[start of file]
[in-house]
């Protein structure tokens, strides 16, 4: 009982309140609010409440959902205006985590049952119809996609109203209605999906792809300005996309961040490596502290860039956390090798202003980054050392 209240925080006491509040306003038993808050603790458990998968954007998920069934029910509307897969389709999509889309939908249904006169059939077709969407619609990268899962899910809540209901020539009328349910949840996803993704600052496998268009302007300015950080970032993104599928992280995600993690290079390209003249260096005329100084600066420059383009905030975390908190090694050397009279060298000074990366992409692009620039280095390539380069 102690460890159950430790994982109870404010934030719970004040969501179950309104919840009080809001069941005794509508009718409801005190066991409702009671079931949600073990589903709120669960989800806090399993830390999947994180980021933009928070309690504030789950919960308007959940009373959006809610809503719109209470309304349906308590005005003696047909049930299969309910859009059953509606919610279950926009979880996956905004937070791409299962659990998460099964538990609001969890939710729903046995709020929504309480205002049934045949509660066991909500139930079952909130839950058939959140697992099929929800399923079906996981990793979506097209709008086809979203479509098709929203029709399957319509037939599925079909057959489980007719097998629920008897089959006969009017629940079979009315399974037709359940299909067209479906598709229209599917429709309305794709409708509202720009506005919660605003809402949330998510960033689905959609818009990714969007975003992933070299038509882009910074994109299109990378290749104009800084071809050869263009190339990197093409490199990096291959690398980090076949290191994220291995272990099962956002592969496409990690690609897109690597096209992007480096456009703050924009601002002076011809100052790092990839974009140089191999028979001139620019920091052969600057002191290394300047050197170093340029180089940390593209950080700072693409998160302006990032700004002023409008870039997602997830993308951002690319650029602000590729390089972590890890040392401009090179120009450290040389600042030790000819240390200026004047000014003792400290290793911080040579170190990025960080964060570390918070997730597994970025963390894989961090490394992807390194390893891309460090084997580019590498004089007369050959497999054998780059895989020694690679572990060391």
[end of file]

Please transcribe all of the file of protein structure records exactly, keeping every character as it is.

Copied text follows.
[in-house]
């Protein structure tokens, strides 16, 4: 009982309140609010409440959902205006985590049952119809996609109203209605999906792809300005996309961040490596502290860039956390090798202003980054050392 209240925080006491509040306003038993808050603790458990998968954007998920069934029910509307897969389709999509889309939908249904006169059939077709969407619609990268899962899910809540209901020539009328349910949840996803993704600052496998268009302007300015950080970032993104599928992280995600993690290079390209003249260096005329100084600066420059383009905030975390908190090694050397009279060298000074990366992409692009620039280095390539380069 102690460890159950430790994982109870404010934030719970004040969501179950309104919840009080809001069941005794509508009718409801005190066991409702009671079931949600073990589903709120669960989800806090399993830390999947994180980021933009928070309690504030789950919960308007959940009373959006809610809503719109209470309304349906308590005005003696047909049930299969309910859009059953509606919610279950926009979880996956905004937070791409299962659990998460099964538990609001969890939710729903046995709020929504309480205002049934045949509660066991909500139930079952909130839950058939959140697992099929929800399923079906996981990793979506097209709008086809979203479509098709929203029709399957319509037939599925079909057959489980007719097998629920008897089959006969009017629940079979009315399974037709359940299909067209479906598709229209599917429709309305794709409708509202720009506005919660605003809402949330998510960033689905959609818009990714969007975003992933070299038509882009910074994109299109990378290749104009800084071809050869263009190339990197093409490199990096291959690398980090076949290191994220291995272990099962956002592969496409990690690609897109690597096209992007480096456009703050924009601002002076011809100052790092990839974009140089191999028979001139620019920091052969600057002191290394300047050197170093340029180089940390593209950080700072693409998160302006990032700004002023409008870039997602997830993308951002690319650029602000590729390089972590890890040392401009090179120009450290040389600042030790000819240390200026004047000014003792400290290793911080040579170190990025960080964060570390918070997730597994970025963390894989961090490394992807390194390893891309460090084997580019590498004089007369050959497999054998780059895989020694690679572990060391």